Will it snow this winter?
Now that we are past the heat of summer and temperatures are gradually cooling off, people start thinking about what the upcoming winter may hold. The question that is on the tip of everyone's tongue is 'Will we see snow this winter?'. Believe it or not, the answer to that annual query USUALLY lies with the temperatures of the oceans that surround North America.
We have several ocean temperature indices. The big 3 consist of the AMO (Atlantic Multidecadal Oscillation), the PDO (Pacific Decadal Oscillation) and El Nino. Most folks have heard of the El Nino cycle. It can be an indicator of a winter's average temperature and precipitation. However, after looking back at over 60 years of data from the El Nino, AMO, and PDO cycles, I've found that the best 'predictor' of possible winter snowfall is NOT the El Nino cycle. Instead it's a good idea to check out the AMO. While it may not guarantee that you will see snow, it can be a good indicator as to when you will NOT see snow.
Here's how I came to this conclusion. I found monthly snowfall data for Shreveport that dates back to the 1930s. So, I wrote down every month during which Shreveport received at least an inch of snow. (It's not real snow to me if the ground doesn't turn white.) From 1948 to the present during the winter months of December, January and February we have received 1" or more 26 months out of a possible 189 months. Unfortunately, I could only find monthly AMO data that goes back to the 1940s so that's why I started at 1948. There wasn't much of a correlation between snow and the PDO or El Nino cycles. I really couldn't find much of a correlation when you combine the three cycles. I did find that when you look at the 26 'snow' months, the AMO was negative 16 times. (62%) I admit that 62% is not as too impressive. What that means is that having a negative AMO doesn't guarantee that we will see snow. It just indicates that the chance is higher than normal.
Then I thought to myself, 'Is it possible to predict that it WON'T snow?'. Perhaps zero on the AMO index is not the magical line. If it's not then what is? The answer could be February of 1960 when the AMO sat at 0.231 yet we still received 2" of snow. That 0.231 is the highest that the AMO has been during a month that Shreveport has received at least 1" of snow. So let's pretend that .231 is that magical line. Consequently, we can say that since 1948 we have not received 1" or more of snow in Shreveport during any month in which the AMO was higher than 0.231. That leads me to this year. Will we see 1" or more of snow this winter? Based on the above it appears highly unlikely. The latest AMO index that came out in September had the AMO at a whopping 0.487. The trend is also going up as the AMO has increased for the past 8 months straight. Can I absolutely guarantee that it won't snow? No. Here's why. The AMO can change somewhat rapidly. Take February of 2011. You probably remember that it was a rather 'white' month. The AMO that month was .141. While that is below the .231 threshold mentioned above, the AMO from the September of 2010 was similar to our current AMO at 0.486. The difference in this year's AMO and the AMO from 2010 leading up to the snowy Feb 2011 was that the AMO trend in 2010 was already going down.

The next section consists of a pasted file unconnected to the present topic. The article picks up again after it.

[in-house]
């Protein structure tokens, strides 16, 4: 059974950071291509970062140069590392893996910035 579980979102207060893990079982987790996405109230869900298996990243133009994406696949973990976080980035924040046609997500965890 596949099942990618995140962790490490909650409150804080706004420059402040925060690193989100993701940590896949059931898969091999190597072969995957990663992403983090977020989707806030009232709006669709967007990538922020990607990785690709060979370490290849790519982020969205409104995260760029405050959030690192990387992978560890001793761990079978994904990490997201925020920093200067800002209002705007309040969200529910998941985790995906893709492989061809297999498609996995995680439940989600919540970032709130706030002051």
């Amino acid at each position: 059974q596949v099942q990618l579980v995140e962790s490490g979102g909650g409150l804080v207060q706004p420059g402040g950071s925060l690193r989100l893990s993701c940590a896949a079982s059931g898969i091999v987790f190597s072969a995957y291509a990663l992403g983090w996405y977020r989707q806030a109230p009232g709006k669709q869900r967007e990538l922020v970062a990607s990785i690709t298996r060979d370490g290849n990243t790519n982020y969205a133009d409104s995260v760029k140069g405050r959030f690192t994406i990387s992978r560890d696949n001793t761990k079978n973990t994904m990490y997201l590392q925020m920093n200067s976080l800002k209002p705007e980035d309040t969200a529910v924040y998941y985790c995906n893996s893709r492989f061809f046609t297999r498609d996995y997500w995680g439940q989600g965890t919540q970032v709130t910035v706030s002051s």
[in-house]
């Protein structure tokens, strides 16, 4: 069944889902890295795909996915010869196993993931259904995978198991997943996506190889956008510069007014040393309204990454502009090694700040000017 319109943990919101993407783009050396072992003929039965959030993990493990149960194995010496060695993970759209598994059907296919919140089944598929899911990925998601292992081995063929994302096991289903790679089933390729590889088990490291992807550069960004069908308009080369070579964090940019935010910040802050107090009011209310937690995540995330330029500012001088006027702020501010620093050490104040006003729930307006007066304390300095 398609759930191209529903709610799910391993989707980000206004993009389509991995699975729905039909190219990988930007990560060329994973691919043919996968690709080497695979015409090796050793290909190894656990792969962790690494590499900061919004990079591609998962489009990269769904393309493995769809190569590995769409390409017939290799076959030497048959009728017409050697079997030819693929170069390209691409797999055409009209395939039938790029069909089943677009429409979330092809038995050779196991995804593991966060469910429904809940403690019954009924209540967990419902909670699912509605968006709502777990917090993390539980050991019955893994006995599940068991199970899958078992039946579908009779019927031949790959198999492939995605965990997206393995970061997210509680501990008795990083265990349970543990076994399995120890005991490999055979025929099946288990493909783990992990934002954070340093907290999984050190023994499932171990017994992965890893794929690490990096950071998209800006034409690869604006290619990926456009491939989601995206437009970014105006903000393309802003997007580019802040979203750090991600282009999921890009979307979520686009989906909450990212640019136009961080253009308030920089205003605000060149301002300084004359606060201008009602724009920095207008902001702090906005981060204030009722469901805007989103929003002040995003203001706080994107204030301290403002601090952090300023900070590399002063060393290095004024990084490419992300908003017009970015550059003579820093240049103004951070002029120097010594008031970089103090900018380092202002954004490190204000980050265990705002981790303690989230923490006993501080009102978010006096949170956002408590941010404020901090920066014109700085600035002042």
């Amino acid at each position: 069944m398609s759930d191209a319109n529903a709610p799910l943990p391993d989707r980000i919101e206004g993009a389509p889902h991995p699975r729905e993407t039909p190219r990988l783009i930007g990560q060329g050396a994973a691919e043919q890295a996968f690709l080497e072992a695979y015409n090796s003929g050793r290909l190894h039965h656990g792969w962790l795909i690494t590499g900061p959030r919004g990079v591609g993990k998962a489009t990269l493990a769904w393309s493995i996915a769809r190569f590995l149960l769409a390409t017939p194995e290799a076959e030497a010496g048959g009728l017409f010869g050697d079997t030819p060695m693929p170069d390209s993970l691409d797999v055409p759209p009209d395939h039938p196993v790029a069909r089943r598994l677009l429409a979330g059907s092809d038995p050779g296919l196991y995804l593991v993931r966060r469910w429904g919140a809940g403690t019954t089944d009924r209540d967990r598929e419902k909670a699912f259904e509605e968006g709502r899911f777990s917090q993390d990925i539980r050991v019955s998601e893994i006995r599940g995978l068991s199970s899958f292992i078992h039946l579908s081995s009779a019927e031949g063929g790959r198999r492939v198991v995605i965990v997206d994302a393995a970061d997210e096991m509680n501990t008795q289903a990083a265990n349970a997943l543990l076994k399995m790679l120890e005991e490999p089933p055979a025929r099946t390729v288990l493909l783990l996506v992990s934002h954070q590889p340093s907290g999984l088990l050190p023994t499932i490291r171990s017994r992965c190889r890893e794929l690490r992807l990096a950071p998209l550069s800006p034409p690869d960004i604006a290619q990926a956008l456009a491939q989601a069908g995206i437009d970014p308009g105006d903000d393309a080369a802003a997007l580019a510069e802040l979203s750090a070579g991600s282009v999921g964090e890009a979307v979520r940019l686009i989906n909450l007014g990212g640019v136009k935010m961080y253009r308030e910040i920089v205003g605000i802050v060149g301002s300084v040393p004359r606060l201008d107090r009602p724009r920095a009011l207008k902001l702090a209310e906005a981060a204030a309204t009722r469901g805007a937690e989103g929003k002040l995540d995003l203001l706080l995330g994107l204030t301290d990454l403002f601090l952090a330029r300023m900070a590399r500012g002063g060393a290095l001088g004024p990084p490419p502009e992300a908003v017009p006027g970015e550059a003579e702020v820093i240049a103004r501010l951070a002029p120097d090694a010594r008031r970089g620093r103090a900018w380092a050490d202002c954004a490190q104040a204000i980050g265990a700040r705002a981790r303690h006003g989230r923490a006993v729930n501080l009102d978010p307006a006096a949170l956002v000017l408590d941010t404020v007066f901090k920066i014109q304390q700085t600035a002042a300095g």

So the moral of the snow story for the upcoming winter is this. Based on the above information, until the trend in the AMO at least reverses itself, it is looking very unlikely that we will NOT see snow this winter. How unlikely is very unlikely? Based on the image above we have about a 14% chance of seeing 1" of snow in a TYPICAL winter month. Given the current AMO value and the fact that it is increasing means that our chance may be less than 5%.
The AMO index for October will be out soon. Check back here as I will post an update.
Update November 7: October 2012 AMO is out and has fallen to from 0.487 in Sept. to 0.376. That is amazingly similar to the AMO of October of 2010 which fell from 0.486 to 0.361. (Reminder from above that Feb of 2011 was a snowy month by ArkLaTex standards) That means that there is still some hope for you who want some snow. Interesting observation that the average temperature in Shreveport was below normal for the month of October. Could be a decent indicator of the correlation between the AMO and our temps. Check back here in early December to see if the descent in the AMO continues.
Here is the latest outlook for the winter (December-February) from the Climate Prediction Center. It shows that we should expect near or perhaps slightly above normal precipitation for the winter (top image) and near or slightly above normal temperatures.
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